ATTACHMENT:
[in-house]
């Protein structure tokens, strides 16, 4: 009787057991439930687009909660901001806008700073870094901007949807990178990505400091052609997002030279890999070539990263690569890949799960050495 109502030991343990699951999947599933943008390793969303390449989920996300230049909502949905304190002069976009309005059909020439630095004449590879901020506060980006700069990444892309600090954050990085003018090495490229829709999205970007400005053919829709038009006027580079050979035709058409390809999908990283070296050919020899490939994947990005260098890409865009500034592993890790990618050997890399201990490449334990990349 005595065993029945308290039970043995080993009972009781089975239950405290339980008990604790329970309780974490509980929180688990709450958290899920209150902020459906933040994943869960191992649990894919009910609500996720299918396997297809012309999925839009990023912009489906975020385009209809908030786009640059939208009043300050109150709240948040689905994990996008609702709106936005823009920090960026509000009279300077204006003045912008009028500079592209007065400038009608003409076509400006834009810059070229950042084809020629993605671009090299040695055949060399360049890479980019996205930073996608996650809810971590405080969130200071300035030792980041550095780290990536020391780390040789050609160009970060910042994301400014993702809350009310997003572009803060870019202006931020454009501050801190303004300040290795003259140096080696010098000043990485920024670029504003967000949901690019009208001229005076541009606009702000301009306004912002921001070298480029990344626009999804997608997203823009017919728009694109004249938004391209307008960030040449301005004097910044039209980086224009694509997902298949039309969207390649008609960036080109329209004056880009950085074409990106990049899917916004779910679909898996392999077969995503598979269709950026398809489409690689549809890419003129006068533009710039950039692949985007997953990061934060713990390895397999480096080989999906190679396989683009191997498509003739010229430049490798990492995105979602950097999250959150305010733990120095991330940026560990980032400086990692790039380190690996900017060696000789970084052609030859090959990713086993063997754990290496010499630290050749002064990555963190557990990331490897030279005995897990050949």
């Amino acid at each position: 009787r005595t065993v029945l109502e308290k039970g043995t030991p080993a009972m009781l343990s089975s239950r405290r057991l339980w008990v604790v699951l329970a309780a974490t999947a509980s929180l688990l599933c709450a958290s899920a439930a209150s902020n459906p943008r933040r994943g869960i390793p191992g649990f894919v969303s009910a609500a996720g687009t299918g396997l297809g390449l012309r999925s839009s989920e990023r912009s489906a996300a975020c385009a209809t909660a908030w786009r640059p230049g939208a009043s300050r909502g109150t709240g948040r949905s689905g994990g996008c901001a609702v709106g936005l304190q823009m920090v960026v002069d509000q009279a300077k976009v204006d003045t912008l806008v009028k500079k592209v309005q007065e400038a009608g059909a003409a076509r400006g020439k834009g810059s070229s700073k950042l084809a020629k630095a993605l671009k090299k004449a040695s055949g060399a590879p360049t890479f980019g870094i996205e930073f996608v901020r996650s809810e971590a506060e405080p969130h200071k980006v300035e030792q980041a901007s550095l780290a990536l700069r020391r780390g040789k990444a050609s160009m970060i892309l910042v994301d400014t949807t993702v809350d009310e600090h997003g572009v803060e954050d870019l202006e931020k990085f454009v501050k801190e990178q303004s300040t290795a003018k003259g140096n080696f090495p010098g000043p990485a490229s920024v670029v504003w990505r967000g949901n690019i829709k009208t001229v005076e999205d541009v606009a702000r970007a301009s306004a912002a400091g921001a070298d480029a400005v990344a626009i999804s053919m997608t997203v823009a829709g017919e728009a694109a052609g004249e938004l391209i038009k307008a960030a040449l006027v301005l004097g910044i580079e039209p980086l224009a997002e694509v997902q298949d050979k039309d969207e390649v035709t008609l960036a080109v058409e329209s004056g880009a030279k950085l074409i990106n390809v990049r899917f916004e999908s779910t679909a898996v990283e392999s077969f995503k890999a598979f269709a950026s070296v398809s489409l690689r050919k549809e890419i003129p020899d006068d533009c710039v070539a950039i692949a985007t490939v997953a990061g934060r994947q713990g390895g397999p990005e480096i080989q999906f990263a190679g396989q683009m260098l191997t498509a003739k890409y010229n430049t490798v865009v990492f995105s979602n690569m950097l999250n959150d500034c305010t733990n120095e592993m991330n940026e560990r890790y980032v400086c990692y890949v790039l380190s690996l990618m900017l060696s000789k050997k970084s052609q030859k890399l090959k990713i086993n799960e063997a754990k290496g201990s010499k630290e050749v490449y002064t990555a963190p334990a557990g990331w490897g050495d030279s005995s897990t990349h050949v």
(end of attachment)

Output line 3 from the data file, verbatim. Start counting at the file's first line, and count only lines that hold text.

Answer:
């Amino acid at each position: 009787r005595t065993v029945l109502e308290k039970g043995t030991p080993a009972m009781l343990s089975s239950r405290r057991l339980w008990v604790v699951l329970a309780a974490t999947a509980s929180l688990l599933c709450a958290s899920a439930a209150s902020n459906p943008r933040r994943g869960i390793p191992g649990f894919v969303s009910a609500a996720g687009t299918g396997l297809g390449l012309r999925s839009s989920e990023r912009s489906a996300a975020c385009a209809t909660a908030w786009r640059p230049g939208a009043s300050r909502g109150t709240g948040r949905s689905g994990g996008c901001a609702v709106g936005l304190q823009m920090v960026v002069d509000q009279a300077k976009v204006d003045t912008l806008v009028k500079k592209v309005q007065e400038a009608g059909a003409a076509r400006g020439k834009g810059s070229s700073k950042l084809a020629k630095a993605l671009k090299k004449a040695s055949g060399a590879p360049t890479f980019g870094i996205e930073f996608v901020r996650s809810e971590a506060e405080p969130h200071k980006v300035e030792q980041a901007s550095l780290a990536l700069r020391r780390g040789k990444a050609s160009m970060i892309l910042v994301d400014t949807t993702v809350d009310e600090h997003g572009v803060e954050d870019l202006e931020k990085f454009v501050k801190e990178q303004s300040t290795a003018k003259g140096n080696f090495p010098g000043p990485a490229s920024v670029v504003w990505r967000g949901n690019i829709k009208t001229v005076e999205d541009v606009a702000r970007a301009s306004a912002a400091g921001a070298d480029a400005v990344a626009i999804s053919m997608t997203v823009a829709g017919e728009a694109a052609g004249e938004l391209i038009k307008a960030a040449l006027v301005l004097g910044i580079e039209p980086l224009a997002e694509v997902q298949d050979k039309d969207e390649v035709t008609l960036a080109v058409e329209s004056g880009a030279k950085l074409i990106n390809v990049r899917f916004e999908s779910t679909a898996v990283e392999s077969f995503k890999a598979f269709a950026s070296v398809s489409l690689r050919k549809e890419i003129p020899d006068d533009c710039v070539a950039i692949a985007t490939v997953a990061g934060r994947q713990g390895g397999p990005e480096i080989q999906f990263a190679g396989q683009m260098l191997t498509a003739k890409y010229n430049t490798v865009v990492f995105s979602n690569m950097l999250n959150d500034c305010t733990n120095e592993m991330n940026e560990r890790y980032v400086c990692y890949v790039l380190s690996l990618m900017l060696s000789k050997k970084s052609q030859k890399l090959k990713i086993n799960e063997a754990k290496g201990s010499k630290e050749v490449y002064t990555a963190p334990a557990g990331w490897g050495d030279s005995s897990t990349h050949v």